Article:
Taxonomic treatment

Pogostemon dielsianus Dunn in Notes Bot. Gard. Edinburgh 8: 159. 1913.

Figs 3, 4


(designated by Bhatti and Ingrouille in Bull. Nat. Hist. Mus. Lond. (Bot.) 27: 99. 1997). China. Yunnan: Fugong, Valley of the Salween, between Shih-chi-ti and Shia-ku-ti, Salween-Irrawaddy Divide, 26°20'N, 1524–1829 m, November 1905, G. Forrest 875 (E [barcode E00087126, image!]; isolectotype: K [barcode K000249619, image!]).

Figure 3. 

Pogostemon dielsianus A floral branches B bract and bracteole C flower D dissected calyx E dissected corolla showing stamens F stamen G pistil. Drawn by Xiao-Yu Wang based on Hu et al. 636 (GACP).

Revised description

Perennial shrubs, up to 3 m tall. Stems solid, gray, ground diameter to 3.5 cm, branches terete or angular, slightly dilated at nodes, the initial branches green, densely strigose-pubescent, 2–3-year-old branches yellow-brown, subglabrous. Leaves opposite; petiole 0.5–2.5 cm long; blade linear-lanceolate to lanceolate, 8–14 × 2–4 cm, papery, both sides densely strigose-puberulent when young, the mature gradually subglabrous, base cuneate, margin serrate, apex acuminate, lateral veins 3–6 pairs. Spikes 3.5–7 cm long, 8–12 mm wide, terminal and axillary, subcontinuous, basally somewhat lax, with more than two lateral branches, densely appressed pubescent except for corolla, pedunculate, 0.5–2 cm long; cymes sessile, 8–14-flowered, flowers sessile. Bracts 4–6.5 mm, bracteoles 1.8–2.3 mm. Calyx tubular, 3.5–4.5 mm long, 5-veined; teeth 5, triangular, 1/5–1/4 as long as the calyx tube. Corolla rose, 2-liped, 7–9 mm long, glabrous outside; tube cylindric, dilated at throat, ca. 2× as long as calyx; upper lip 3-lobed, lobes triangular, subequal, 1.1–1.3 × 0.9–1.1 mm; lower lip entire, ca. 0.9 × 0.7 mm. Stamens 4, exserted from corolla; filaments 5.5–7 mm long, exserted portion ca. 3.5 mm. Style 6.3–8.5 mm long; stigma bifid, lobes subequal, 1.1–1.3 mm. Disc ca. 0.7 mm long. Nutlets 4, ca. 1.5 × 0.8 mm, lanceolate.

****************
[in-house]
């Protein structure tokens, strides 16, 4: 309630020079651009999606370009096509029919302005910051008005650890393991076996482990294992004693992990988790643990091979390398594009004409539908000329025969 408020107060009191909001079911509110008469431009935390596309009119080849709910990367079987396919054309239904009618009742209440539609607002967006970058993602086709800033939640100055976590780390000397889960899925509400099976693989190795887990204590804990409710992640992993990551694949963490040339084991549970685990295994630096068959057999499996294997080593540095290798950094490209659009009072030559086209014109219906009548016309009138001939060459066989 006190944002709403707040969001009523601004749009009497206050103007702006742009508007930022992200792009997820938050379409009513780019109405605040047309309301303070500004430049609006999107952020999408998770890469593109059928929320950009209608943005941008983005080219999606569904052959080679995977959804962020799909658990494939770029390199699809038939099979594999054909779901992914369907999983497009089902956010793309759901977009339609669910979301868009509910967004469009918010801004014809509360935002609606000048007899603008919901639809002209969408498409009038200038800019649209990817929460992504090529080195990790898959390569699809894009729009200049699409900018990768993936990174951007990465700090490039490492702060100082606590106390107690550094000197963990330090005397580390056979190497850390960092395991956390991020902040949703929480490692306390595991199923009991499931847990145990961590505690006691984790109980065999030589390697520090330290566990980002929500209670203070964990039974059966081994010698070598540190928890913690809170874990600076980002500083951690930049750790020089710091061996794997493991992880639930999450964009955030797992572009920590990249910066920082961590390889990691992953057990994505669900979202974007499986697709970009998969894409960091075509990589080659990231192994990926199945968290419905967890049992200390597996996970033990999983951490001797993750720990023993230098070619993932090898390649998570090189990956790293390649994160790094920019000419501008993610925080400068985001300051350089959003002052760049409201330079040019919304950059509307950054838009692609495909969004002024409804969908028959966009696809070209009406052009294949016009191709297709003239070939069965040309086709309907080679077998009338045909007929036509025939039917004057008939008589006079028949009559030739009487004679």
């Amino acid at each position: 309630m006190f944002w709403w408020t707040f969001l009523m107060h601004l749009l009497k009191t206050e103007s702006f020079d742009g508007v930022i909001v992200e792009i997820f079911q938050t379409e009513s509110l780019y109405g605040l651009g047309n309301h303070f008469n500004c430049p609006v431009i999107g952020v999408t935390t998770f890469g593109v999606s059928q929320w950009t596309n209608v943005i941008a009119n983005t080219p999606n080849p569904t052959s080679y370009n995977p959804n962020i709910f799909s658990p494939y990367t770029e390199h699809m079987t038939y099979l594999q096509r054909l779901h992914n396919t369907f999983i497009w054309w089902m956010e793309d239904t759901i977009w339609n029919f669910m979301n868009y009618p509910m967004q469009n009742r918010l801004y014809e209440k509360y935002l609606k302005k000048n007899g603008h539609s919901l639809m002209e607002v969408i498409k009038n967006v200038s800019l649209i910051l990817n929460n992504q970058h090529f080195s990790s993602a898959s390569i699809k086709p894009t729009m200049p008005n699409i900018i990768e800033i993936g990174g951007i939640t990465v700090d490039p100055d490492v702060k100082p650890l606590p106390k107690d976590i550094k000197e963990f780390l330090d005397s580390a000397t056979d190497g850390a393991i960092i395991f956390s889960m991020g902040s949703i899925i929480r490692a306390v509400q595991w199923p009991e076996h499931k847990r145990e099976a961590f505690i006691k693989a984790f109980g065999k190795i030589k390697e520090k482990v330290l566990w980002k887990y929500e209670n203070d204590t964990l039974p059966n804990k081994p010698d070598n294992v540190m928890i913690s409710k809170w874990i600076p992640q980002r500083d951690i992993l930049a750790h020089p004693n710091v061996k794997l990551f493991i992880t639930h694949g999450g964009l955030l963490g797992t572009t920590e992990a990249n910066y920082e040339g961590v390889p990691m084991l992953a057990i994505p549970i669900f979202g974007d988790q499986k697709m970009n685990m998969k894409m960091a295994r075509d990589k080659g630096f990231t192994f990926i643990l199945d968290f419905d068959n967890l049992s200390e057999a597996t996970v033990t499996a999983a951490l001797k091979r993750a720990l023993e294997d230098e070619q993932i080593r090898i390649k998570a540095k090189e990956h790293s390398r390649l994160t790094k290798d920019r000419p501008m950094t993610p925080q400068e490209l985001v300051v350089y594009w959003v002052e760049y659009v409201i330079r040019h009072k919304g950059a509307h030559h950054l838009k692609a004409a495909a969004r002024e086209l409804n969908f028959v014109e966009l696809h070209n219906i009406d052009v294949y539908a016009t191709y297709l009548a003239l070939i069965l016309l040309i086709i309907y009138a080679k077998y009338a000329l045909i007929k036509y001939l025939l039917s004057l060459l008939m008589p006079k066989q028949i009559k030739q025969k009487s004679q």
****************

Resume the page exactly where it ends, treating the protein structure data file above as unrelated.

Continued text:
Figure 4. 

Habitat and morphology of Pogostemon dielsianus A habitat B habit C leaf, adaxial view D leaf, abaxial view E inflorescence F floral branches G flower H Stamens and style. Photographed by G.X. Hu.

Distribution and habitat